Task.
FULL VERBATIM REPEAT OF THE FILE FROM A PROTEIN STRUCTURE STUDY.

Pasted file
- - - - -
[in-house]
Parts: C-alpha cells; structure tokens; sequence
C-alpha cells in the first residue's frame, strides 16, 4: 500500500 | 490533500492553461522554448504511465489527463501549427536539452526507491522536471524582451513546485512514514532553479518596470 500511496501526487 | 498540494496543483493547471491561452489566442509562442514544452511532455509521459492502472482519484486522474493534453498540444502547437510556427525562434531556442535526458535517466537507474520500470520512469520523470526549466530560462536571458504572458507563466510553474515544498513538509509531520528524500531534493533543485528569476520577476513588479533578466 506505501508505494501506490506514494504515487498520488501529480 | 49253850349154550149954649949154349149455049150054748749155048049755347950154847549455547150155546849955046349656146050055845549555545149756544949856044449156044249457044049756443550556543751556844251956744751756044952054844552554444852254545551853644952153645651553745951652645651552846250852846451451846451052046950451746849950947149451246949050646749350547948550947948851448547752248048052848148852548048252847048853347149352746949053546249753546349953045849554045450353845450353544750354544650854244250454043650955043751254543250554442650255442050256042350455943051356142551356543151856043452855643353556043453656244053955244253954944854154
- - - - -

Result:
[in-house]
Parts: C-alpha cells; structure tokens; sequence
C-alpha cells in the first residue's frame, strides 16, 4: 500500500 | 490533500492553461522554448504511465489527463501549427536539452526507491522536471524582451513546485512514514532553479518596470 500511496501526487 | 498540494496543483493547471491561452489566442509562442514544452511532455509521459492502472482519484486522474493534453498540444502547437510556427525562434531556442535526458535517466537507474520500470520512469520523470526549466530560462536571458504572458507563466510553474515544498513538509509531520528524500531534493533543485528569476520577476513588479533578466 506505501508505494501506490506514494504515487498520488501529480 | 49253850349154550149954649949154349149455049150054748749155048049755347950154847549455547150155546849955046349656146050055845549555545149756544949856044449156044249457044049756443550556543751556844251956744751756044952054844552554444852254545551853644952153645651553745951652645651552846250852846451451846451052046950451746849950947149451246949050646749350547948550947948851448547752248048052848148852548048252847048853347149352746949053546249753546349953045849554045450353845450353544750354544650854244250454043650955043751254543250554442650255442050256042350455943051356142551356543151856043452855643353556043453656244053955244253954944854154